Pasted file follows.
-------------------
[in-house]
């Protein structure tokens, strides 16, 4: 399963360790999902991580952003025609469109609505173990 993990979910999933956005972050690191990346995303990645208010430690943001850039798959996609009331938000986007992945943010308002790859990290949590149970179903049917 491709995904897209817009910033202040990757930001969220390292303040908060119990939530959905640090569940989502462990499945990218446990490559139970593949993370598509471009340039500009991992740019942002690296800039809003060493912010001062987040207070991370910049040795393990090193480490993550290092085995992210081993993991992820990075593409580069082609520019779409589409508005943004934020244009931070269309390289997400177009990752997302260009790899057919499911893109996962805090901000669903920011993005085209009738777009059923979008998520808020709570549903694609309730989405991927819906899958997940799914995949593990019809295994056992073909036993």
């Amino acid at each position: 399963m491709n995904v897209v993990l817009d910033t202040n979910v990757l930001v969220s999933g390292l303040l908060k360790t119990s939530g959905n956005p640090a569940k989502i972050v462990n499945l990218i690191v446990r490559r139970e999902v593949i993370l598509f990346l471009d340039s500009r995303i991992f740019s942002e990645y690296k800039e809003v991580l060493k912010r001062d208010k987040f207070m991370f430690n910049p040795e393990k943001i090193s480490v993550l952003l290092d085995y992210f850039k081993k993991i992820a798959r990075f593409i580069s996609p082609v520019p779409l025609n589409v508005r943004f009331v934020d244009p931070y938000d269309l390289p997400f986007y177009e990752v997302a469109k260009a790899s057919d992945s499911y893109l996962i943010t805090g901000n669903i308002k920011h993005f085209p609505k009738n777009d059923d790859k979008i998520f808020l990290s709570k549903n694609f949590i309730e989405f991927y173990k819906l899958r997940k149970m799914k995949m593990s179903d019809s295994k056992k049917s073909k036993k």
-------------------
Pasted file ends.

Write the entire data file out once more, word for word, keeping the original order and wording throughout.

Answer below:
[in-house]
């Protein structure tokens, strides 16, 4: 399963360790999902991580952003025609469109609505173990 993990979910999933956005972050690191990346995303990645208010430690943001850039798959996609009331938000986007992945943010308002790859990290949590149970179903049917 491709995904897209817009910033202040990757930001969220390292303040908060119990939530959905640090569940989502462990499945990218446990490559139970593949993370598509471009340039500009991992740019942002690296800039809003060493912010001062987040207070991370910049040795393990090193480490993550290092085995992210081993993991992820990075593409580069082609520019779409589409508005943004934020244009931070269309390289997400177009990752997302260009790899057919499911893109996962805090901000669903920011993005085209009738777009059923979008998520808020709570549903694609309730989405991927819906899958997940799914995949593990019809295994056992073909036993």
């Amino acid at each position: 399963m491709n995904v897209v993990l817009d910033t202040n979910v990757l930001v969220s999933g390292l303040l908060k360790t119990s939530g959905n956005p640090a569940k989502i972050v462990n499945l990218i690191v446990r490559r139970e999902v593949i993370l598509f990346l471009d340039s500009r995303i991992f740019s942002e990645y690296k800039e809003v991580l060493k912010r001062d208010k987040f207070m991370f430690n910049p040795e393990k943001i090193s480490v993550l952003l290092d085995y992210f850039k081993k993991i992820a798959r990075f593409i580069s996609p082609v520019p779409l025609n589409v508005r943004f009331v934020d244009p931070y938000d269309l390289p997400f986007y177009e990752v997302a469109k260009a790899s057919d992945s499911y893109l996962i943010t805090g901000n669903i308002k920011h993005f085209p609505k009738n777009d059923d790859k979008i998520f808020l990290s709570k549903n694609f949590i309730e989405f991927y173990k819906l899958r997940k149970m799914k995949m593990s179903d019809s295994k056992k049917s073909k036993k």